The Rhode Island Department of Health has had their hands full these past few months. First they dealt with a severe Salmonella outbreak linked to zeppoles made by DeFusco’s Bakery that caused 79 illnesses and 2 deaths. Now, health officials have discovered mouse droppings and other serious food safety violations in a Cranston sushi restaurant.

On Monday, May 23, 2011, Rhode Island health officials inspected Uncle Sushi and Grill in Cranston, Rhode Island after receiving reports of eight individuals who became sick with nausea, abdominal cramps, vomiting, and diarrhea after eating at the restaurant.

According to a report today by Felice Freyer of the Providence Journal, health inspectors found several violations including:

  • norwalk(1).gifMouse droppings were found in flour, jimmies and noodles and on the doilies on which sushi is served.
  • Vinegar was being stored in container previously used for laundry detergent.
  • Rice was kept at room temperature in a turned-off cooker.
  • The restaurant does not employ a full-time manager certified in food safety.
  • A microwave had dried food accumulation.
  • Tubular lights were lacking shields
  • Scooters, toys, powder and wipes were found in the kitchen area, suggesting that a child was allowed in the kitchen area and diapers were changed there.

As a result of the Health Department’s findings, the restaurant has been shut down. Annemarie Beardsworth, spokeswoman for the Rhode Island Department of Health, explained that although the restaurant owner, Thong Den Vongvixay, closed the restaurant voluntarily, a compliance order would be issued to ensure that it does not reopen until all violations are corrected.

As part of the investigation, the Health Department collected stool samples from all of the employees at Uncle Sushi and Grill. Ms. Beardsworth confirmed that, so far, three samples have tested positive for norovirus. Based on the symptoms of those sickened and the results of the stool cultures, health officials feel confident that the 8 reported illnesses were caused by norovirus.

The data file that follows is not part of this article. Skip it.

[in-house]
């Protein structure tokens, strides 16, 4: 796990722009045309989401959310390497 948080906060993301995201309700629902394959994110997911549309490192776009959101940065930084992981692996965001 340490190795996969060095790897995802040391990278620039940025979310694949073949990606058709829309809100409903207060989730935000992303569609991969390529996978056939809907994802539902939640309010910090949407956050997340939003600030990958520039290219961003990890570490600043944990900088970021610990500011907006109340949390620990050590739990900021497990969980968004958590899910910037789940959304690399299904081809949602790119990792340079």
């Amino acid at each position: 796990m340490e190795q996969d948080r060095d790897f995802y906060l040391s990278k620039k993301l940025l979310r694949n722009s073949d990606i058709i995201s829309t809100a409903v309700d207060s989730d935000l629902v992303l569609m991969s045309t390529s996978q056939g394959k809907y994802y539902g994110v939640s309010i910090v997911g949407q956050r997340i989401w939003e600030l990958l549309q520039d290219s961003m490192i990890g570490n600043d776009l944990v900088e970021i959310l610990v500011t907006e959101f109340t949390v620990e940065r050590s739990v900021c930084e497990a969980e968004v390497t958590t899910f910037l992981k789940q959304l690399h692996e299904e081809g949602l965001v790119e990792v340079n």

In her report, Felice Freyer noted that “[t]he restaurant, at 570 Reservoir Ave., opened in January 2005 and was last inspected on April 22, 2009. Rhode Island has only seven food inspectors for 8,000 establishments and cannot keep up with routine inspections.”

According to the Centers for Disease Control and Prevention, the illness caused by norovirus is usually brief.  It develops 24 to 48 hours after contaminated food or water is ingested and lasts for 24 to 60 hours.  Usual symptoms of norovirus infection include nausea, vomiting, diarrhea, and abdominal pain.  Headache and low-grade fever may also accompany this illness. People infected with norovirus usually recover in two to three days without serious or long-term health effects. However, in some cases, severe dehydration, malnutrition, and even death can result from norovirus infection, especially among children and among older and immunocompromised adults in hospitals and nursing homes. To learn more about norovirus virus visit